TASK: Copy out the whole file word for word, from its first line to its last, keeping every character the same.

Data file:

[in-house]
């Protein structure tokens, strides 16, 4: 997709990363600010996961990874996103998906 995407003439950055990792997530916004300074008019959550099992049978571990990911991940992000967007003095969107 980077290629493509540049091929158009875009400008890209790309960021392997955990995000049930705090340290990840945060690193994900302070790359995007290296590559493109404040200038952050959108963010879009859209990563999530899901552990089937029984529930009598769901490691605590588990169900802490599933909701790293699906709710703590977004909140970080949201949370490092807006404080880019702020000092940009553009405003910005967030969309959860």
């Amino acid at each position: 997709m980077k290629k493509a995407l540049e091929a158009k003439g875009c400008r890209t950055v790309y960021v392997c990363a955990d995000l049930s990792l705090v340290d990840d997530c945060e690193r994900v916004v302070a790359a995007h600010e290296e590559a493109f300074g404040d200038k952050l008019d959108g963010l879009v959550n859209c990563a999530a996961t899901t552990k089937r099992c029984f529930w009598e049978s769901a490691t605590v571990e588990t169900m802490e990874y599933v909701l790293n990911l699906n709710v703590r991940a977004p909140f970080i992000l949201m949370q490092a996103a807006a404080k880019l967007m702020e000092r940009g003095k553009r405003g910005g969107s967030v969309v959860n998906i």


[in-house]
């Protein structure tokens, strides 16, 4: 997709990363600010996961990874996103998906 995407003439950055990792997530916004300074008019959550099992049978571990990911991940992000967007003095969107 980077290629493509540049091929158009875009400008890209790309960021392997955990995000049930705090340290990840945060690193994900302070790359995007290296590559493109404040200038952050959108963010879009859209990563999530899901552990089937029984529930009598769901490691605590588990169900802490599933909701790293699906709710703590977004909140970080949201949370490092807006404080880019702020000092940009553009405003910005967030969309959860």
């Amino acid at each position: 997709m980077k290629k493509a995407l540049e091929a158009k003439g875009c400008r890209t950055v790309y960021v392997c990363a955990d995000l049930s990792l705090v340290d990840d997530c945060e690193r994900v916004v302070a790359a995007h600010e290296e590559a493109f300074g404040d200038k952050l008019d959108g963010l879009v959550n859209c990563a999530a996961t899901t552990k089937r099992c029984f529930w009598e049978s769901a490691t605590v571990e588990t169900m802490e990874y599933v909701l790293n990911l699906n709710v703590r991940a977004p909140f970080i992000l949201m949370q490092a996103a807006a404080k880019l967007m702020e000092r940009g003095k553009r405003g910005g969107s967030v969309v959860n998906i």